So here we are again with the Turrican Anthology. We’ve already looked at the excellent -if a little empty – Vol I so now it’s time to look at the games contained within the second volume.

As before, I’ll give a brief rundown of what the package has to offer as a whole and then evaluate the individual titles contained within.

Many thanks to the publisher for the review code.

The second part of the anthology, Turrican Anthology Vol. II, includes Turrican 3, Mega Turrican, Mega Turrican: Director’s Cut, Super Turrican 2, and Super Turrican Score Attack. Each game has access to a brand new map function, that can be accessed with a click of the right thumbstick; as well as rewind, save functionality, a multitude of control settings, and many more visual and audio options. There’s also an achievement system here too that give you certain targets to achieve, which are nice but also something that’s easy to forget about. It’s a nice array of options, but the invaluable map is the best addition that enhances every game by a massive degree.


The reason I’m lumping all three of these together is because the regular and Director’s Cut of Mega Turrican are near identical to one another, and Turrican 3 is essentially the Amiga port of the Mega Drive game. As such, I’ll go over Mega Turrican and then talk about how Turrican 3 compares.

Mega Turrican is the only title I was familiar with prior to going into the anthology duology. It ranked as one of my favourite games on the Mega Drive, even though I was never able to beat it. Going back to the game now was like a huge burst of nostalgia and reminded me why I fell in love with the game in the first place.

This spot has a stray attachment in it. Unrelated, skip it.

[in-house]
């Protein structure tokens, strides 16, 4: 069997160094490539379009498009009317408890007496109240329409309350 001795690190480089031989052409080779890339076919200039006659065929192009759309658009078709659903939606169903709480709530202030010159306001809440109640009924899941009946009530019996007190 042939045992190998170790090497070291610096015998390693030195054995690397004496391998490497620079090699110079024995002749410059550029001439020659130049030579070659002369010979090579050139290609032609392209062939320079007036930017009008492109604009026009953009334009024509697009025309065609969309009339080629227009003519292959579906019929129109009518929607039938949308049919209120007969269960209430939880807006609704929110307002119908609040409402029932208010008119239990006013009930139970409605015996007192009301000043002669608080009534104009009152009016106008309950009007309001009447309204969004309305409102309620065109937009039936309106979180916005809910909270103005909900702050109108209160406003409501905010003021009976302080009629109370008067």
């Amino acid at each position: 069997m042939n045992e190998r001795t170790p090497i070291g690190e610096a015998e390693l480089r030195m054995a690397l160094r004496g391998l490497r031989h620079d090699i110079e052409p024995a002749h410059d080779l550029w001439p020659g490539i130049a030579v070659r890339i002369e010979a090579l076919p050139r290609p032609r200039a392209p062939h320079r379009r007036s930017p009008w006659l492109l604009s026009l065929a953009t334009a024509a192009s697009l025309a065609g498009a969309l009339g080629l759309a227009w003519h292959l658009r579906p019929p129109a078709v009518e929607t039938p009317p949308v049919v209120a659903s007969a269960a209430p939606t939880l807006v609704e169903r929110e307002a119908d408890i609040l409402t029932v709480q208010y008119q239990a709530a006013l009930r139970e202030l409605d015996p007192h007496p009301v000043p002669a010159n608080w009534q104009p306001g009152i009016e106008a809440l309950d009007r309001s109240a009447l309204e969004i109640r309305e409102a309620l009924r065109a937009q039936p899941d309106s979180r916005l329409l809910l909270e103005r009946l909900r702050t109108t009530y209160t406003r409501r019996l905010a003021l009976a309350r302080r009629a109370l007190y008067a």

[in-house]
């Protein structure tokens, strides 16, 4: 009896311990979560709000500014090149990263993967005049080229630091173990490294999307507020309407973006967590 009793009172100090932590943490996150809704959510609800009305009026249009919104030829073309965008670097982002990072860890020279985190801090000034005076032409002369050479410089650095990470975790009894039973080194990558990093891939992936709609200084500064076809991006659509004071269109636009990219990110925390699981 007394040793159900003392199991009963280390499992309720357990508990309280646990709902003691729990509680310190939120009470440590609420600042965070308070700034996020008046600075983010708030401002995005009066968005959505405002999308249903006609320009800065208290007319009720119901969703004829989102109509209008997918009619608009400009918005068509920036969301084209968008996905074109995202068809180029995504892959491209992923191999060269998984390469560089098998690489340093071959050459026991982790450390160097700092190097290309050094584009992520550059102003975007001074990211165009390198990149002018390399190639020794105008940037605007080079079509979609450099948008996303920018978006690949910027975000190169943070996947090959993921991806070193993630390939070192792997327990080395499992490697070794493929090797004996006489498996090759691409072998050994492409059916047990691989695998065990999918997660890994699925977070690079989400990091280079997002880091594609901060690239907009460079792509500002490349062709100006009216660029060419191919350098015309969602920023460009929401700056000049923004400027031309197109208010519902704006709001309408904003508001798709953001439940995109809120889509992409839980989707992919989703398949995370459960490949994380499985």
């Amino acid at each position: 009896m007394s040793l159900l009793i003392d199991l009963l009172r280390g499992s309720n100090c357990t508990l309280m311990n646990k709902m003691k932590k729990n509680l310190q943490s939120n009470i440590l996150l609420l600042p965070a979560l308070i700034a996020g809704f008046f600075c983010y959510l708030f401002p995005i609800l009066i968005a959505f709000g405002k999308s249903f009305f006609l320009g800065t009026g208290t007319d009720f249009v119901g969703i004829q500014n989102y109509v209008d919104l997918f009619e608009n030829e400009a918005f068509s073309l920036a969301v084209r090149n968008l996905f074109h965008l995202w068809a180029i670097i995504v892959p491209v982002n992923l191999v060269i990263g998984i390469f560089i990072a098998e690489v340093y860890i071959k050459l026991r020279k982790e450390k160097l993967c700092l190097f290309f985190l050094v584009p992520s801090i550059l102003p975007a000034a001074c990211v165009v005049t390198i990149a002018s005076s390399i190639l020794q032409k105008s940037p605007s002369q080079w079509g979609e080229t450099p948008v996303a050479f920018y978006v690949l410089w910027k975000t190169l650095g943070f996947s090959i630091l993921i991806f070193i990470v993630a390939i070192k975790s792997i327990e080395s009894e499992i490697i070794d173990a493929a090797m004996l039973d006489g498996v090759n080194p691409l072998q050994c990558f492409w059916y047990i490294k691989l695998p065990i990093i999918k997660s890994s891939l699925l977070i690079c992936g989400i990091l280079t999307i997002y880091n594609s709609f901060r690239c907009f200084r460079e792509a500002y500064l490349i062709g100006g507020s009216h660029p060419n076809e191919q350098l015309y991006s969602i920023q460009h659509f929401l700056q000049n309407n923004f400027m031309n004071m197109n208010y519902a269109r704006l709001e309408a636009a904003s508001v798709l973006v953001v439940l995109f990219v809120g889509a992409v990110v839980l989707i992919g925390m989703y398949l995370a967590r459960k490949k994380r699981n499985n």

For those who didn’t read the previous review, Mr Turrican is armed with a gun that can only be shot horizontally. This would normally be a problem for a run ‘n’ gun title, but he also has access to different weapon variants. He has a powerful green blaster, a red spreadshot, and a blue rebound gun that fires both horizontally and vertically, with shots bouncing across the surfaces they hit. Aside from his gun, he also has access to a limited use bomb and a mine-laying morph ball. With this arsenal at his disposal, the robotic and alien threats that await him don’t stand a chance. Well, they stand a bit of a chance because the game is pretty tough.

Combat is streamlined quite well in this game, and our hero controls better than ever. Shot types are colour coded, making it easier to tell what you are picking up, and enemy designs are far better than before as they take older designs and just make them better in both design and with their attack patterns. Combat feels a lot fairer than before, whilst also being quite hectic too.

Levels have seen a huge transformation too, shifting away from the complex mazes of the earlier titles and becoming relatively linear. There are still lots of secrets, and the stages are hardly small, but there’s little chance of you getting lost or running out of time. To make up for the linearity, level design has been vastly improved to include far more interesting platforming challenges. There are themed obstacles for the types of levels, as well as many platforms for you to use your grappling hook on. That’s right, Mega Turrican adds a momentum-based grapple to the game! It’s as fun as it sounds but it does take some getting used to.

The game is arguably the best in the series, and I’d say also contains the most enjoyable boss fights too. The Alien levels are still a drag as they’ve always been, but it’s a small hiccup in an otherwise fantastic game.

The Amiga version, Turrican 3, is largely the same but the visuals and audio have that Amiga feeling to them. No doubt those nostalgia for the console will prefer that version, but I found the Mega Drive version far more pleasant. My main gripe with the Amiga version is that the scrolling doesn’t seem particularly smooth, and it makes the game quite off-putting to play through. It’s still a decent version though, and it’s nice to have for the Amiga fans out there.